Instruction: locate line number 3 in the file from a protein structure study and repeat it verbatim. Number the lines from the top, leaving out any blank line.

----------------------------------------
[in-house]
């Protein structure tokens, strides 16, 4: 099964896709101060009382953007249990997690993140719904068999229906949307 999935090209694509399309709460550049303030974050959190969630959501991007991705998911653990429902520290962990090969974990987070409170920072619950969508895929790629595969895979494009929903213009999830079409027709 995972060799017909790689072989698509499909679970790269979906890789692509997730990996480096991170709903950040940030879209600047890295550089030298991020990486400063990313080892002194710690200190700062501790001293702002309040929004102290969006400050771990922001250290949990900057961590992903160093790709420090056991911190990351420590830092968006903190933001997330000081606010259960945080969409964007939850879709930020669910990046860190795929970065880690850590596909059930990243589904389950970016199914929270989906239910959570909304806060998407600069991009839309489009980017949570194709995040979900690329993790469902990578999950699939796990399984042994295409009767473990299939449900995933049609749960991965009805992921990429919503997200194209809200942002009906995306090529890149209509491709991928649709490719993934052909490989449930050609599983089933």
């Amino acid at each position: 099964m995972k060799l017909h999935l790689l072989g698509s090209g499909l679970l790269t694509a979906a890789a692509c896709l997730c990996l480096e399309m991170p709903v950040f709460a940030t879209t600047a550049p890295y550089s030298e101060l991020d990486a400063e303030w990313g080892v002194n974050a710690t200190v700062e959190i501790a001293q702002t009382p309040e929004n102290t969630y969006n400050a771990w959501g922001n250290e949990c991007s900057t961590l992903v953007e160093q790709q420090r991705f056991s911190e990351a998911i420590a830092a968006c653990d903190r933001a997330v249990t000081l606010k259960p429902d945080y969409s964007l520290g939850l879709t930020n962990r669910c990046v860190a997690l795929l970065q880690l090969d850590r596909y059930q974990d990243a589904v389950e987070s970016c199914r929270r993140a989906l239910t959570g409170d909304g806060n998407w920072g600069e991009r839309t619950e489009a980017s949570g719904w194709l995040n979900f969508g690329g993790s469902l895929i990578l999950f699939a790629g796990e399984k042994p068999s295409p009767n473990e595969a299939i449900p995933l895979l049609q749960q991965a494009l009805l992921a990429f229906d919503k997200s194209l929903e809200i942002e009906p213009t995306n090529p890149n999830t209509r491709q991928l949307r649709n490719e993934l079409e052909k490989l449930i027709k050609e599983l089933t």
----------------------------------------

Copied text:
């Amino acid at each position: 099964m995972k060799l017909h999935l790689l072989g698509s090209g499909l679970l790269t694509a979906a890789a692509c896709l997730c990996l480096e399309m991170p709903v950040f709460a940030t879209t600047a550049p890295y550089s030298e101060l991020d990486a400063e303030w990313g080892v002194n974050a710690t200190v700062e959190i501790a001293q702002t009382p309040e929004n102290t969630y969006n400050a771990w959501g922001n250290e949990c991007s900057t961590l992903v953007e160093q790709q420090r991705f056991s911190e990351a998911i420590a830092a968006c653990d903190r933001a997330v249990t000081l606010k259960p429902d945080y969409s964007l520290g939850l879709t930020n962990r669910c990046v860190a997690l795929l970065q880690l090969d850590r596909y059930q974990d990243a589904v389950e987070s970016c199914r929270r993140a989906l239910t959570g409170d909304g806060n998407w920072g600069e991009r839309t619950e489009a980017s949570g719904w194709l995040n979900f969508g690329g993790s469902l895929i990578l999950f699939a790629g796990e399984k042994p068999s295409p009767n473990e595969a299939i449900p995933l895979l049609q749960q991965a494009l009805l992921a990429f229906d919503k997200s194209l929903e809200i942002e009906p213009t995306n090529p890149n999830t209509r491709q991928l949307r649709n490719e993934l079409e052909k490989l449930i027709k050609e599983l089933t």